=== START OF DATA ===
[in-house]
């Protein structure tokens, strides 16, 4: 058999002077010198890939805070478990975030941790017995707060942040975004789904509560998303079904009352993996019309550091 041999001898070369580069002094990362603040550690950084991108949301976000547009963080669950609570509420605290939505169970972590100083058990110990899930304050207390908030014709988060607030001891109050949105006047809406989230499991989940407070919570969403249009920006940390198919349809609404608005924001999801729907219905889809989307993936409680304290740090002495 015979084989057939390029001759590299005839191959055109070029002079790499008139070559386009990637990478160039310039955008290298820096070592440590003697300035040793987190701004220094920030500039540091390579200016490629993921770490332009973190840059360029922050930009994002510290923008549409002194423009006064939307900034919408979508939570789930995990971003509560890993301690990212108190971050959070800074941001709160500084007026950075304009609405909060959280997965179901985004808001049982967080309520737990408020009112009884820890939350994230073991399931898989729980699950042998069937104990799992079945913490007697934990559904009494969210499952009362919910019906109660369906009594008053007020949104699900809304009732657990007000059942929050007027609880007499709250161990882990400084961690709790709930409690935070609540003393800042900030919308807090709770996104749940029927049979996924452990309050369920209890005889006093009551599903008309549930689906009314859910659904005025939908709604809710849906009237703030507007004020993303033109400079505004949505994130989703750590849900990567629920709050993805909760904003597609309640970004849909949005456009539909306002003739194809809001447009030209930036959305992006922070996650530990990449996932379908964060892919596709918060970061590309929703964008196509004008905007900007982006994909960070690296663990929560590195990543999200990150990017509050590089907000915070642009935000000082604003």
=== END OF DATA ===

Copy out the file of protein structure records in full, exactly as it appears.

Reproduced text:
[in-house]
């Protein structure tokens, strides 16, 4: 058999002077010198890939805070478990975030941790017995707060942040975004789904509560998303079904009352993996019309550091 041999001898070369580069002094990362603040550690950084991108949301976000547009963080669950609570509420605290939505169970972590100083058990110990899930304050207390908030014709988060607030001891109050949105006047809406989230499991989940407070919570969403249009920006940390198919349809609404608005924001999801729907219905889809989307993936409680304290740090002495 015979084989057939390029001759590299005839191959055109070029002079790499008139070559386009990637990478160039310039955008290298820096070592440590003697300035040793987190701004220094920030500039540091390579200016490629993921770490332009973190840059360029922050930009994002510290923008549409002194423009006064939307900034919408979508939570789930995990971003509560890993301690990212108190971050959070800074941001709160500084007026950075304009609405909060959280997965179901985004808001049982967080309520737990408020009112009884820890939350994230073991399931898989729980699950042998069937104990799992079945913490007697934990559904009494969210499952009362919910019906109660369906009594008053007020949104699900809304009732657990007000059942929050007027609880007499709250161990882990400084961690709790709930409690935070609540003393800042900030919308807090709770996104749940029927049979996924452990309050369920209890005889006093009551599903008309549930689906009314859910659904005025939908709604809710849906009237703030507007004020993303033109400079505004949505994130989703750590849900990567629920709050993805909760904003597609309640970004849909949005456009539909306002003739194809809001447009030209930036959305992006922070996650530990990449996932379908964060892919596709918060970061590309929703964008196509004008905007900007982006994909960070690296663990929560590195990543999200990150990017509050590089907000915070642009935000000082604003």